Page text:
An engineer who lost his right hand in a jet ski accident has become the first person in the UK to be fitted with a revolutionary lifelike bionic limb.
The £47,000 Michelangelo hand is controlled by muscle signals from Christopher Taylor's brain, with the four fingers and thumb able to move independently of each other.
Using the device, Mr Taylor, a married father-of-three, is able to grip items - vital for his job as a self-employed lifting equipment engineer.
The 58-year-old from Ivybridge, Devon, who returned to work a fortnight after losing his hand in August 2009, has been testing the Michelangelo since December and had his final fitting this week.
He said the hand, paid for by an insurance claim, is a vast improvement on previous prosthetics.
Mr Taylor, who is left-handed, said: "The fingers move in line like a natural hand and I particularly like the way I can very quickly change the type of grip needed for a variety of everyday tasks as easily as moving my remaining hand."
The hand was fitted by Dorset Orthopaedic director of clinical services David Hills, who said his team had been looking for a suitable patient since first seeing a prototype of the German device several years ago.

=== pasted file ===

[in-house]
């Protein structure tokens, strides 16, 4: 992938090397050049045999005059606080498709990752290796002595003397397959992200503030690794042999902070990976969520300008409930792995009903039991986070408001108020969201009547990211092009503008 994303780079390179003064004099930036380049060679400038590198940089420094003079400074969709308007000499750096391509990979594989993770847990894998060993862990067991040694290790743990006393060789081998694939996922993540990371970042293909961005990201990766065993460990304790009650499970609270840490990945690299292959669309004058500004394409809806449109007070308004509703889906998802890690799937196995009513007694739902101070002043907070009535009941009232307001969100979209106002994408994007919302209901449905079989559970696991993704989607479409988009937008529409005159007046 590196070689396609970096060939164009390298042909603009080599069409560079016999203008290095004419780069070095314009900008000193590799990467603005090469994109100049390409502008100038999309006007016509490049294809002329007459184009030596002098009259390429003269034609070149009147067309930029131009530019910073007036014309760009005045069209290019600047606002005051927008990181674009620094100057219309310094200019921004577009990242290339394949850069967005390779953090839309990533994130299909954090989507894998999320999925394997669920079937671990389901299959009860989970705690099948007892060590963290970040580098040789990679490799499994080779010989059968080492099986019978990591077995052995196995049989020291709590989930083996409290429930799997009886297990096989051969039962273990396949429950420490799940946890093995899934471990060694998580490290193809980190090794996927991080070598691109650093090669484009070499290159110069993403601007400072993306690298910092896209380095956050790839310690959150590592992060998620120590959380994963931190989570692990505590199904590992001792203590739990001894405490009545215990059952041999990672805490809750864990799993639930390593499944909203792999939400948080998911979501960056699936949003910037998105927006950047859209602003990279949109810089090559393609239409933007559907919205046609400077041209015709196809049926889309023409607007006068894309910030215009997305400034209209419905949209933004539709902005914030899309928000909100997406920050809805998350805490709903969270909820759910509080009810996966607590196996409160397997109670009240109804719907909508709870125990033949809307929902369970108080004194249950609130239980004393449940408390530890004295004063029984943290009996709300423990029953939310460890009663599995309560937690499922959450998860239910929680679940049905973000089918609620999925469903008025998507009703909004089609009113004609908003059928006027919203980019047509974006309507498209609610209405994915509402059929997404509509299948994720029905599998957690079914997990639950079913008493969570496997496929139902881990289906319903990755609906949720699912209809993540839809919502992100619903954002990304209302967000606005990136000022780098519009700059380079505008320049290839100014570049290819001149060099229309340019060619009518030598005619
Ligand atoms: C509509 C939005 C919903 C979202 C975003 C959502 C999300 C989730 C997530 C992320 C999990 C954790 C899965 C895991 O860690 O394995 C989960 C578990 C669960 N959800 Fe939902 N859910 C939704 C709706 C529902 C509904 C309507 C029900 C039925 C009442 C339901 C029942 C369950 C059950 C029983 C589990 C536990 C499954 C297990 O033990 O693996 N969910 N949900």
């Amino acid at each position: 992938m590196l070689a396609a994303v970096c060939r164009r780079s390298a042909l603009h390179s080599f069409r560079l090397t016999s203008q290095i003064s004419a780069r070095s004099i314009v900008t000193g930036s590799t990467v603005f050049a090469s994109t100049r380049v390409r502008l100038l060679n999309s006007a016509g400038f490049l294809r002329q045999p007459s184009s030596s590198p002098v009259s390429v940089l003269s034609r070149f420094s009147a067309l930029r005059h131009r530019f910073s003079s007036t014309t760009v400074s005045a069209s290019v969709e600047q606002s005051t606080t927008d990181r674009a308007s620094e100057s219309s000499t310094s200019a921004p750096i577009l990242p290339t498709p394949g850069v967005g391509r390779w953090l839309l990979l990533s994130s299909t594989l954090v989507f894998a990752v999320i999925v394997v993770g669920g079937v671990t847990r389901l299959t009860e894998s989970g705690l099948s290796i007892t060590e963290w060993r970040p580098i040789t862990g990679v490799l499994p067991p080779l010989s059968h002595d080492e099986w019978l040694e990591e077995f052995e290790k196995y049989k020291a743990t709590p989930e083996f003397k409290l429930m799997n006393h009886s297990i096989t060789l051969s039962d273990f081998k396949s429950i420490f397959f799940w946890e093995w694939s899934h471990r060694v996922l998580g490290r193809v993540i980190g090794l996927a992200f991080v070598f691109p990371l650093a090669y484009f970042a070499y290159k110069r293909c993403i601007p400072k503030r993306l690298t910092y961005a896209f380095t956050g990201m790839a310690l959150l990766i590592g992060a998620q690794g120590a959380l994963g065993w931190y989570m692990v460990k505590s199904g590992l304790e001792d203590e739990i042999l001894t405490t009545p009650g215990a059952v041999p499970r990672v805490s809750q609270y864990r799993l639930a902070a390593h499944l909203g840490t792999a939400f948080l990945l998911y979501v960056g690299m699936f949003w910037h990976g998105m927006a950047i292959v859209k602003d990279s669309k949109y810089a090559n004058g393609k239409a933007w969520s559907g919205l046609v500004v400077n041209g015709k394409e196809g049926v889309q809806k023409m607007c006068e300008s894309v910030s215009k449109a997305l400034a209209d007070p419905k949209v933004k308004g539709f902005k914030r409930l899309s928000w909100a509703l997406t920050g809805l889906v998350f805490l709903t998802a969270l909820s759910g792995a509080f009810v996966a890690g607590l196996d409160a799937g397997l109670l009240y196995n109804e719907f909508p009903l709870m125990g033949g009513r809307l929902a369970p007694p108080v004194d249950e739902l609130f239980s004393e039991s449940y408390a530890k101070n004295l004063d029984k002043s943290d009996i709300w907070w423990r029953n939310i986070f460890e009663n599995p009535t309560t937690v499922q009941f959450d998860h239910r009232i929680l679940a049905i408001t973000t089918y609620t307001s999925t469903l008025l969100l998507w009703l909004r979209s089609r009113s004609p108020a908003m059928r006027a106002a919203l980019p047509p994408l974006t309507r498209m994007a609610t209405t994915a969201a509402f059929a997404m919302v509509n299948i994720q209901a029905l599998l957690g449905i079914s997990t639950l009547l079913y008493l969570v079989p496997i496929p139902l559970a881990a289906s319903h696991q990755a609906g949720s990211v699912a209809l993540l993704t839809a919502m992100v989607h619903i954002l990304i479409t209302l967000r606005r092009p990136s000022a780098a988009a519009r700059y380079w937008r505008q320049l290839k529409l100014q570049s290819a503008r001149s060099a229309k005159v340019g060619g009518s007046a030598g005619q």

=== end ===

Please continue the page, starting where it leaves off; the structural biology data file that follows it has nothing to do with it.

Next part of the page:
"He is a very determined gentleman," said Mr Hills. "Putting him together with this marvellous hand was perfect.
"It allows him to get back to normal activities at home, like helping out in the kitchen, ironing and making beds."
The Michelangelo - named after the Italian artist's painting of God and Adam touching hands - is made of soft and hard components, mirroring bones, joints, muscles and tendons. It has a silicone socket, attaching the hand to Mr Taylor's arm.
Mr Hills said: "Traditionally, upper limb sockets are made from rigid materials such as glass fibre.
"We have, however, developed 100 per cent silicone sockets which are proving to be much more comfortable due to their flexibility, especially around bony areas such as the elbow."
Geoff Harding, prosthetics business manager at Ottobock Healthcare, which developed the hand, said: "This is a hugely exciting medical innovation and we're delighted that Christopher has found the Michelangelo so comfortable and easy to use.
"We hope that Christopher's story shows other amputees that real, effective solutions are available and look forward to watching his progress with Michelangelo."
Mr Hills said the company is looking for other patients to be fitted with the bionic hand, which can be covered with a glove to match the patient's skin tone for a more natural look.